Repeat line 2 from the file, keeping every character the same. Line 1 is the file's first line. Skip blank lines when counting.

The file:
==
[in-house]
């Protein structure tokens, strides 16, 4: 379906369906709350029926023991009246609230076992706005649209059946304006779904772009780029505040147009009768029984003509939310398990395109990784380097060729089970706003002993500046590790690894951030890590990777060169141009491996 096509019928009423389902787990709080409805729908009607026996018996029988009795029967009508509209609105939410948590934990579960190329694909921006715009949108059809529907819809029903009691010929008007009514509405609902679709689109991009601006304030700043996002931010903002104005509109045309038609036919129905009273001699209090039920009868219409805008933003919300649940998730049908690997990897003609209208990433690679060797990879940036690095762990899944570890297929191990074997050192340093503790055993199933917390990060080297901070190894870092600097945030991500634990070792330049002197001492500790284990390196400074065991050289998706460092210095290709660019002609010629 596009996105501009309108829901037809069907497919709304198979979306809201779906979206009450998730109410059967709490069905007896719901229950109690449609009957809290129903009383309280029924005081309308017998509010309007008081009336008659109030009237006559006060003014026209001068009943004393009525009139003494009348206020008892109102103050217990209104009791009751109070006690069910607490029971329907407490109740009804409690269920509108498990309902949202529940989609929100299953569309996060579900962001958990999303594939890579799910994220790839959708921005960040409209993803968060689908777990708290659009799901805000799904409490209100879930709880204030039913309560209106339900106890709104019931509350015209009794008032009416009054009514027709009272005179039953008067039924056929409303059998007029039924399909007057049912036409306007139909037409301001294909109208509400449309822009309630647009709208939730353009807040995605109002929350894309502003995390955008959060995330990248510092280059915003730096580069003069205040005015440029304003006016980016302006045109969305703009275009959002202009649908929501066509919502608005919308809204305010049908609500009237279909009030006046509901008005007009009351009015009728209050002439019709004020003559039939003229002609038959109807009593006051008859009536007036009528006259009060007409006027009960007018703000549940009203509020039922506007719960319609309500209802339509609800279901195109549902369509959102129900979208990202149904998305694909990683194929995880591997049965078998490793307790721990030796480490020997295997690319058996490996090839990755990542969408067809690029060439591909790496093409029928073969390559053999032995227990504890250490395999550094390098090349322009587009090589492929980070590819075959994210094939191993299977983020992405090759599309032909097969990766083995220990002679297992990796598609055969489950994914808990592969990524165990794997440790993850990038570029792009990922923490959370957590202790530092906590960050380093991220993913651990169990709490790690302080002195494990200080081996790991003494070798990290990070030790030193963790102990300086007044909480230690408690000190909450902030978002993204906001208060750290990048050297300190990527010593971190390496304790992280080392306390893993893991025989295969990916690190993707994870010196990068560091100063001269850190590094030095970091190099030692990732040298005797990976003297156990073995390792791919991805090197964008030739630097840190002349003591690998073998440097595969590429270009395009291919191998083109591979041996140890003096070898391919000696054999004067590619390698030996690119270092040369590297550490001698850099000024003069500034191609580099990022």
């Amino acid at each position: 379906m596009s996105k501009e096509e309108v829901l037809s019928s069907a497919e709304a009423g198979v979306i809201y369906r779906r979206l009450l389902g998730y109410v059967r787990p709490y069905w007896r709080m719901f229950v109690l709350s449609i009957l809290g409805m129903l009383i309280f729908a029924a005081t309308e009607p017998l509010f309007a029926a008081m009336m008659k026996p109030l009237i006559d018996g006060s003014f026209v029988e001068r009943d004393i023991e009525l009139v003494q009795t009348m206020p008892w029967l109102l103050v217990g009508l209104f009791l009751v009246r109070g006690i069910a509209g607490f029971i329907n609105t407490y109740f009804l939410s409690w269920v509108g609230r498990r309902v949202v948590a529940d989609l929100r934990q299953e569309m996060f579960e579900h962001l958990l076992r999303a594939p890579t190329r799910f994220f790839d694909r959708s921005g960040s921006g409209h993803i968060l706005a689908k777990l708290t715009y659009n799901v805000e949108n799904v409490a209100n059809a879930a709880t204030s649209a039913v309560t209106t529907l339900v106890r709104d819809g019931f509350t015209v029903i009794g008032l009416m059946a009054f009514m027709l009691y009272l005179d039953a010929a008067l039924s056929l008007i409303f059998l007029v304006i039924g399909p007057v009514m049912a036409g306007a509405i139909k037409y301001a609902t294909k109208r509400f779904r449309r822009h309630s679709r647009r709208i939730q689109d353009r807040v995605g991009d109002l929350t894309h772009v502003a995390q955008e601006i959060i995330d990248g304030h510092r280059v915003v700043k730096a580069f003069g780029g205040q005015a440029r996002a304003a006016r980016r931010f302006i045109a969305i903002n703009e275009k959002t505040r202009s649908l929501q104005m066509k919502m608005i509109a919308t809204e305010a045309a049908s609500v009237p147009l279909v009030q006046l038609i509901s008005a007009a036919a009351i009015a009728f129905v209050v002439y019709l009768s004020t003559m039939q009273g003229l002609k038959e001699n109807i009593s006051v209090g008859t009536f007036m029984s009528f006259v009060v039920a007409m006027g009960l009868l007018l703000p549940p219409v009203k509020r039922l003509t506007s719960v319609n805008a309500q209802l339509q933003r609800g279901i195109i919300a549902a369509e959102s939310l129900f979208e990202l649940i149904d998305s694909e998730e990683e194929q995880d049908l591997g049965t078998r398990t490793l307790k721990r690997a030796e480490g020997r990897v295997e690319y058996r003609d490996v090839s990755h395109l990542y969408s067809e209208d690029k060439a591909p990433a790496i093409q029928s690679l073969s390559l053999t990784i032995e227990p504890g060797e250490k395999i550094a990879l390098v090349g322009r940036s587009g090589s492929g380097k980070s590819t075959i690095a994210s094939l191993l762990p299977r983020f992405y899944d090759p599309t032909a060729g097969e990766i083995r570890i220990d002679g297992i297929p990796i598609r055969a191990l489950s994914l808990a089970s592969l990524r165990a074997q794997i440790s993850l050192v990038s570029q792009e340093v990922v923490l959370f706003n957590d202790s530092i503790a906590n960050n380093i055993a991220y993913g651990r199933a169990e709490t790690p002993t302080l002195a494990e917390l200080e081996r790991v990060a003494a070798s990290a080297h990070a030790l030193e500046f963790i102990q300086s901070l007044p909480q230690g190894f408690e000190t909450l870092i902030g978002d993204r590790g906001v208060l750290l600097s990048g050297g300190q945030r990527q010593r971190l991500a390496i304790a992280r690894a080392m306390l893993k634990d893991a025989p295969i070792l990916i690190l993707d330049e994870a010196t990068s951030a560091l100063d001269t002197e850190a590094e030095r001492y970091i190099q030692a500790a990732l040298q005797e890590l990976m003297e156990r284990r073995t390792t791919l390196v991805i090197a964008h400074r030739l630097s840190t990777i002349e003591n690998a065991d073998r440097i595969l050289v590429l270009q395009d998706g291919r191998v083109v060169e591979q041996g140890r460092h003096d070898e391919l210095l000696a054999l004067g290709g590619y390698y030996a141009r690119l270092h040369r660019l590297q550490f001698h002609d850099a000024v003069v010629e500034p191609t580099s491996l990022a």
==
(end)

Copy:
């Protein structure tokens, strides 16, 4: 379906369906709350029926023991009246609230076992706005649209059946304006779904772009780029505040147009009768029984003509939310398990395109990784380097060729089970706003002993500046590790690894951030890590990777060169141009491996 096509019928009423389902787990709080409805729908009607026996018996029988009795029967009508509209609105939410948590934990579960190329694909921006715009949108059809529907819809029903009691010929008007009514509405609902679709689109991009601006304030700043996002931010903002104005509109045309038609036919129905009273001699209090039920009868219409805008933003919300649940998730049908690997990897003609209208990433690679060797990879940036690095762990899944570890297929191990074997050192340093503790055993199933917390990060080297901070190894870092600097945030991500634990070792330049002197001492500790284990390196400074065991050289998706460092210095290709660019002609010629 596009996105501009309108829901037809069907497919709304198979979306809201779906979206009450998730109410059967709490069905007896719901229950109690449609009957809290129903009383309280029924005081309308017998509010309007008081009336008659109030009237006559006060003014026209001068009943004393009525009139003494009348206020008892109102103050217990209104009791009751109070006690069910607490029971329907407490109740009804409690269920509108498990309902949202529940989609929100299953569309996060579900962001958990999303594939890579799910994220790839959708921005960040409209993803968060689908777990708290659009799901805000799904409490209100879930709880204030039913309560209106339900106890709104019931509350015209009794008032009416009054009514027709009272005179039953008067039924056929409303059998007029039924399909007057049912036409306007139909037409301001294909109208509400449309822009309630647009709208939730353009807040995605109002929350894309502003995390955008959060995330990248510092280059915003730096580069003069205040005015440029304003006016980016302006045109969305703009275009959002202009649908929501066509919502608005919308809204305010049908609500009237279909009030006046509901008005007009009351009015009728209050002439019709004020003559039939003229002609038959109807009593006051008859009536007036009528006259009060007409006027009960007018703000549940009203509020039922506007719960319609309500209802339509609800279901195109549902369509959102129900979208990202149904998305694909990683194929995880591997049965078998490793307790721990030796480490020997295997690319058996490996090839990755990542969408067809690029060439591909790496093409029928073969390559053999032995227990504890250490395999550094390098090349322009587009090589492929980070590819075959994210094939191993299977983020992405090759599309032909097969990766083995220990002679297992990796598609055969489950994914808990592969990524165990794997440790993850990038570029792009990922923490959370957590202790530092906590960050380093991220993913651990169990709490790690302080002195494990200080081996790991003494070798990290990070030790030193963790102990300086007044909480230690408690000190909450902030978002993204906001208060750290990048050297300190990527010593971190390496304790992280080392306390893993893991025989295969990916690190993707994870010196990068560091100063001269850190590094030095970091190099030692990732040298005797990976003297156990073995390792791919991805090197964008030739630097840190002349003591690998073998440097595969590429270009395009291919191998083109591979041996140890003096070898391919000696054999004067590619390698030996690119270092040369590297550490001698850099000024003069500034191609580099990022």